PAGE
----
Obituary: Burl Ives

Though Pete Seeger is most usually described as the father of the folk revival on both sides of the Atlantic, in many ways that honour belongs to Burl Ives, despite his having fallen out of favour with the po-faced revivalists for his unashamed pop songs like ``A Little Bitty Tear'' and ``Just My Funny Way of Laughin' '', writes Karl Dallas [further to the obituary by David Shipman, 15 April]. His high tenor, flute-like voice was too sweet for some, but it carried with it memories of his Irish- American forebears and can still be heard, as an influence, in the singing of a leading British traditionalist, Cyril Tawney.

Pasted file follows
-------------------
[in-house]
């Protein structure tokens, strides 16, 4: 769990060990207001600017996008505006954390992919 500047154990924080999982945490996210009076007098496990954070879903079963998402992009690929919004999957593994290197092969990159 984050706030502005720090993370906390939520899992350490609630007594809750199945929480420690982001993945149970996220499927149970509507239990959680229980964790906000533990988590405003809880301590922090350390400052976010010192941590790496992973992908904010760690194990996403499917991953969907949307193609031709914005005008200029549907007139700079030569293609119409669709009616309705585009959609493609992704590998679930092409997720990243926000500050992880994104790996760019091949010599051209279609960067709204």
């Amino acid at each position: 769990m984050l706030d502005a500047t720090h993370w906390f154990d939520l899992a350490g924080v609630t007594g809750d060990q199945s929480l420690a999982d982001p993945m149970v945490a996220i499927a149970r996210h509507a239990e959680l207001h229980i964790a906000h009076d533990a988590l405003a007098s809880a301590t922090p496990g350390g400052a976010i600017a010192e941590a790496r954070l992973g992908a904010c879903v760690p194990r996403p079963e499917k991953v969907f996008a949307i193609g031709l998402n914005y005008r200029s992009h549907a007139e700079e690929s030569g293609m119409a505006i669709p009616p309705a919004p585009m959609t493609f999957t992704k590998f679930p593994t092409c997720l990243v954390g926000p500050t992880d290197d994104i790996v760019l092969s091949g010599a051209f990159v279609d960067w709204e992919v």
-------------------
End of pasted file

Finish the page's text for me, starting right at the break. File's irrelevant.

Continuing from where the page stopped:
Ives's Coronation-year concert at the Royal Festival Hall was an epochal event, and marked a total break with the effete mannerisms of the previous Peter Pears/John Jacob Niles school of self-styled minstrelsy.

In those early days, repertoire was hard to come by, but the Burl Ives Songbook was to be found in every folk-singer's guitar case, and much of the present-day fascination with sea shanties can be traced back to an excellent supplementary volume of sea songs which followed in paperback. Bob Dylan got the tune for ``With God on Our Side'' from his version of ``The Nightingales Sing'', as did Dominic Behan - an old friend - for ``The Patriot Game'' (though Dominic always claimed Dylan stole the tune from him, rather than from Burl Ives).